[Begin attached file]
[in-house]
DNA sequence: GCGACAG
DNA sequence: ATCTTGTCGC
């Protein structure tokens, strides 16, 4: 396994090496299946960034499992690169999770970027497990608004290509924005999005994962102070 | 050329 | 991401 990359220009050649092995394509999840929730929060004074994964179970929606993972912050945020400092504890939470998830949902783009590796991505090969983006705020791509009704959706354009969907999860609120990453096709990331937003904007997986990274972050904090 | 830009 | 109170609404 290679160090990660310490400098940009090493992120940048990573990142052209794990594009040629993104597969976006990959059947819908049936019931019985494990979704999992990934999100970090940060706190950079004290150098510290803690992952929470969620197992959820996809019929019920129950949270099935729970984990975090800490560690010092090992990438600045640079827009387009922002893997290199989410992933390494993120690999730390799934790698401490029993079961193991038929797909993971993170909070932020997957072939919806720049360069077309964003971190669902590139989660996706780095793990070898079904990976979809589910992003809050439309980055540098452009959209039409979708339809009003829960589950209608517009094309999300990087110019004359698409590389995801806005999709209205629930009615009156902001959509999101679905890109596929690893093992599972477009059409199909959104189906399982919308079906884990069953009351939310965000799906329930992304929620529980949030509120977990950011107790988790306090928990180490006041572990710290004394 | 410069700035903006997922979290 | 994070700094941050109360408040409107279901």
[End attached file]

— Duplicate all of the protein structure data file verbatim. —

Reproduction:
[in-house]
DNA sequence: GCGACAG
DNA sequence: ATCTTGTCGC
């Protein structure tokens, strides 16, 4: 396994090496299946960034499992690169999770970027497990608004290509924005999005994962102070 | 050329 | 991401 990359220009050649092995394509999840929730929060004074994964179970929606993972912050945020400092504890939470998830949902783009590796991505090969983006705020791509009704959706354009969907999860609120990453096709990331937003904007997986990274972050904090 | 830009 | 109170609404 290679160090990660310490400098940009090493992120940048990573990142052209794990594009040629993104597969976006990959059947819908049936019931019985494990979704999992990934999100970090940060706190950079004290150098510290803690992952929470969620197992959820996809019929019920129950949270099935729970984990975090800490560690010092090992990438600045640079827009387009922002893997290199989410992933390494993120690999730390799934790698401490029993079961193991038929797909993971993170909070932020997957072939919806720049360069077309964003971190669902590139989660996706780095793990070898079904990976979809589910992003809050439309980055540098452009959209039409979708339809009003829960589950209608517009094309999300990087110019004359698409590389995801806005999709209205629930009615009156902001959509999101679905890109596929690893093992599972477009059409199909959104189906399982919308079906884990069953009351939310965000799906329930992304929620529980949030509120977990950011107790988790306090928990180490006041572990710290004394 | 410069700035903006997922979290 | 994070700094941050109360408040409107279901």